Time magazine began its tradition of selecting a “Man of the Year” in 1927, when the honour was conferred on Charles Lindbergh. In 1999, the title was changed to “Person of the Year” and the winner was Jeff Bezos, the founder of Amazon. Today, lots of publications copycat the Time idea and just as dog-owners are often said to resemble their pets, the awardees usually mirror the prejudices of those doing the awarding. No wonder, then, that Edward Snowden was voted Guardian person of the year 2013 and no surprise, either, that its German ideological replica, Der Spiegel, followed suit.

Mercifully, Time bypassed the data thief currently residing in Russia, and, instead, it picked Pope Francis. But the award is not quite the occasion for joy that it might appear to be as Freddy Gray points out in The Spectator in a post titled “Why Time’s Person of the Year should be Pope… Benedict”:

“It was telling that, in their blurb about the nominees, Time announced that ‘the first Jesuit Pontiff won hearts and minds with his common touch and rejection of church dogma’. Of course Pope Francis has not rejected Church dogma at all. Time were quick to correct themselves, yet their mistake revealed again the liberal bias against Catholicism: Catholics are only praised if they are seen to rebel against their Church. This attitude makes Catholics distinctly uneasy. It can only be a matter of time before the journalists who now laud Francis turn on him. They will say he has disappointed them when he does not embrace all gay rights, condoms, and women popes.”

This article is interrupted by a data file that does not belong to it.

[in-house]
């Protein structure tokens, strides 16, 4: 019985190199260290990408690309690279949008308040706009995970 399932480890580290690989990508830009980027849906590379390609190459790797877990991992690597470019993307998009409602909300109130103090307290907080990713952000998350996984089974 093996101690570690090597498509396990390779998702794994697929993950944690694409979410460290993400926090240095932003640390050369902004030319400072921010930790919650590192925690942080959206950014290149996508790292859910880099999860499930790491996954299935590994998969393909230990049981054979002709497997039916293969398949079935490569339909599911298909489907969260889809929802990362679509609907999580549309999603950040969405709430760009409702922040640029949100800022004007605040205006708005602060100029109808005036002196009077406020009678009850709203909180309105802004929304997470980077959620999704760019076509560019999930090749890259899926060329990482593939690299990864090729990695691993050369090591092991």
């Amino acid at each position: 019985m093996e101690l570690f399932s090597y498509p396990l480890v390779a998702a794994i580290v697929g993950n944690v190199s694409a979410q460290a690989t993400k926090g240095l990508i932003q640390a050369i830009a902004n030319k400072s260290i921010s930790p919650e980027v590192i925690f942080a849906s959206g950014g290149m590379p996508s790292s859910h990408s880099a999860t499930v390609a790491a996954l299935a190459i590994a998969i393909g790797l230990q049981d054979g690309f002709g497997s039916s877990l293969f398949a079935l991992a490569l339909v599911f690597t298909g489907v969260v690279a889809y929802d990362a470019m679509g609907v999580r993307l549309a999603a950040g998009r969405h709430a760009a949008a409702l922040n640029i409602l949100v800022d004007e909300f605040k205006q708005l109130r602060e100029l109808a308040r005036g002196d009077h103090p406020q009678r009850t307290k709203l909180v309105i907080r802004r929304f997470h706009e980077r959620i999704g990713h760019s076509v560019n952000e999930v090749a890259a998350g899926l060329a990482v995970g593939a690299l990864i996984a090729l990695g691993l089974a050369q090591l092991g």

We should be grateful that the Time award did not go to Assad, Putin or Snowden, but we should be wary of its dogma. After all, it resembles its owners and they’re no friends of the legacy Francis represents.

Time Person of the Year


Economics according to Pope Francis

Tuesday, 3 December, 2013 1 Comment

Argentina is a remarkable country. It’s rightly famed for its football, tango, populism, asado, wine, landscapes and polo players, but when it comes to the really heavy lifting that marks a civil society, Argentina has been found wanting. It tried barbaric military rule in the 1970s and its weakness for kleptocracy seems to be incurable. All these factors, and more, have to be taken into account when attempting to understand how Jorge Mario Bergoglio views the world. And his views on the world are important because the 76-year-old Jesuit, who was born in Buenos Aires, is now the leader of the world’s largest Christian church and some 1.2 billion people pay close attention to what he says.